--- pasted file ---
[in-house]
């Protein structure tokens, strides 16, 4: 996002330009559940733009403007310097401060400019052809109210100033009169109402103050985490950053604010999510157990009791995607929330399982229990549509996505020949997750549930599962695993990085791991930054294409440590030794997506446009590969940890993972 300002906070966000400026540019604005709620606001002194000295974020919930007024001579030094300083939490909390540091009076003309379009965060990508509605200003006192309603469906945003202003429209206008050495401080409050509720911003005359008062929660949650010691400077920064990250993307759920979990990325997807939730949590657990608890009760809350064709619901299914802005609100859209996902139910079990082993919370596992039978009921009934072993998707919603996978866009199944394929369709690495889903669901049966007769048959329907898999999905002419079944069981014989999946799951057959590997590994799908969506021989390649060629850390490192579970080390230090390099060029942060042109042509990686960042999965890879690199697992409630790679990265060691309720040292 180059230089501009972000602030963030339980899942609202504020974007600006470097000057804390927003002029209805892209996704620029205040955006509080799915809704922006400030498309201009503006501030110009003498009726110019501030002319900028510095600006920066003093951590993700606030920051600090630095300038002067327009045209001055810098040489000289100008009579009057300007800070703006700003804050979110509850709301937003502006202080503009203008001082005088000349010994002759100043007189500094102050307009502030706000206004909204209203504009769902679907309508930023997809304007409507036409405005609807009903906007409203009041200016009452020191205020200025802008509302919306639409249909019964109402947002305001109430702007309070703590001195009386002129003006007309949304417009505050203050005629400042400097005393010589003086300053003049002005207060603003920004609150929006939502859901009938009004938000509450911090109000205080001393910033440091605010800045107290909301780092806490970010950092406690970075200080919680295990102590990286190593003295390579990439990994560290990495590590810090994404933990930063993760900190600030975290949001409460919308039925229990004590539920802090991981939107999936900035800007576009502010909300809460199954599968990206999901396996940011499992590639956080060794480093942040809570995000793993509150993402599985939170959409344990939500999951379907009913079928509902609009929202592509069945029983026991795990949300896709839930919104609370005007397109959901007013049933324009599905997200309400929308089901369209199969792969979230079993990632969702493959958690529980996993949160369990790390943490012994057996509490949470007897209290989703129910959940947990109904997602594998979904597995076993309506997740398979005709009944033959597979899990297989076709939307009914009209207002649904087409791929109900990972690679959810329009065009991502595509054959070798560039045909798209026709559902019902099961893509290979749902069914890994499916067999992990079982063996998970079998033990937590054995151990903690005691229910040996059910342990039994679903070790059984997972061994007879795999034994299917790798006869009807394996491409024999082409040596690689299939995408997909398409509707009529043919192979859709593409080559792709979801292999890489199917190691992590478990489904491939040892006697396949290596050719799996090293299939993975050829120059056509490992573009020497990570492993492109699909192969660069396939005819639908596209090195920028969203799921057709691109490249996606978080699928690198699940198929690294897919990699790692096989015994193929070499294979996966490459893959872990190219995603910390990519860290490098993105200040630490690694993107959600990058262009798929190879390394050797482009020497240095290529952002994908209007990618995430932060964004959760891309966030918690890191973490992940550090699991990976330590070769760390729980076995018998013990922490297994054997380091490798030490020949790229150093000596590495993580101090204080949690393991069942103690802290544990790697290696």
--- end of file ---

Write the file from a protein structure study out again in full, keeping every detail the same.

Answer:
[in-house]
């Protein structure tokens, strides 16, 4: 996002330009559940733009403007310097401060400019052809109210100033009169109402103050985490950053604010999510157990009791995607929330399982229990549509996505020949997750549930599962695993990085791991930054294409440590030794997506446009590969940890993972 300002906070966000400026540019604005709620606001002194000295974020919930007024001579030094300083939490909390540091009076003309379009965060990508509605200003006192309603469906945003202003429209206008050495401080409050509720911003005359008062929660949650010691400077920064990250993307759920979990990325997807939730949590657990608890009760809350064709619901299914802005609100859209996902139910079990082993919370596992039978009921009934072993998707919603996978866009199944394929369709690495889903669901049966007769048959329907898999999905002419079944069981014989999946799951057959590997590994799908969506021989390649060629850390490192579970080390230090390099060029942060042109042509990686960042999965890879690199697992409630790679990265060691309720040292 180059230089501009972000602030963030339980899942609202504020974007600006470097000057804390927003002029209805892209996704620029205040955006509080799915809704922006400030498309201009503006501030110009003498009726110019501030002319900028510095600006920066003093951590993700606030920051600090630095300038002067327009045209001055810098040489000289100008009579009057300007800070703006700003804050979110509850709301937003502006202080503009203008001082005088000349010994002759100043007189500094102050307009502030706000206004909204209203504009769902679907309508930023997809304007409507036409405005609807009903906007409203009041200016009452020191205020200025802008509302919306639409249909019964109402947002305001109430702007309070703590001195009386002129003006007309949304417009505050203050005629400042400097005393010589003086300053003049002005207060603003920004609150929006939502859901009938009004938000509450911090109000205080001393910033440091605010800045107290909301780092806490970010950092406690970075200080919680295990102590990286190593003295390579990439990994560290990495590590810090994404933990930063993760900190600030975290949001409460919308039925229990004590539920802090991981939107999936900035800007576009502010909300809460199954599968990206999901396996940011499992590639956080060794480093942040809570995000793993509150993402599985939170959409344990939500999951379907009913079928509902609009929202592509069945029983026991795990949300896709839930919104609370005007397109959901007013049933324009599905997200309400929308089901369209199969792969979230079993990632969702493959958690529980996993949160369990790390943490012994057996509490949470007897209290989703129910959940947990109904997602594998979904597995076993309506997740398979005709009944033959597979899990297989076709939307009914009209207002649904087409791929109900990972690679959810329009065009991502595509054959070798560039045909798209026709559902019902099961893509290979749902069914890994499916067999992990079982063996998970079998033990937590054995151990903690005691229910040996059910342990039994679903070790059984997972061994007879795999034994299917790798006869009807394996491409024999082409040596690689299939995408997909398409509707009529043919192979859709593409080559792709979801292999890489199917190691992590478990489904491939040892006697396949290596050719799996090293299939993975050829120059056509490992573009020497990570492993492109699909192969660069396939005819639908596209090195920028969203799921057709691109490249996606978080699928690198699940198929690294897919990699790692096989015994193929070499294979996966490459893959872990190219995603910390990519860290490098993105200040630490690694993107959600990058262009798929190879390394050797482009020497240095290529952002994908209007990618995430932060964004959760891309966030918690890191973490992940550090699991990976330590070769760390729980076995018998013990922490297994054997380091490798030490020949790229150093000596590495993580101090204080949690393991069942103690802290544990790697290696």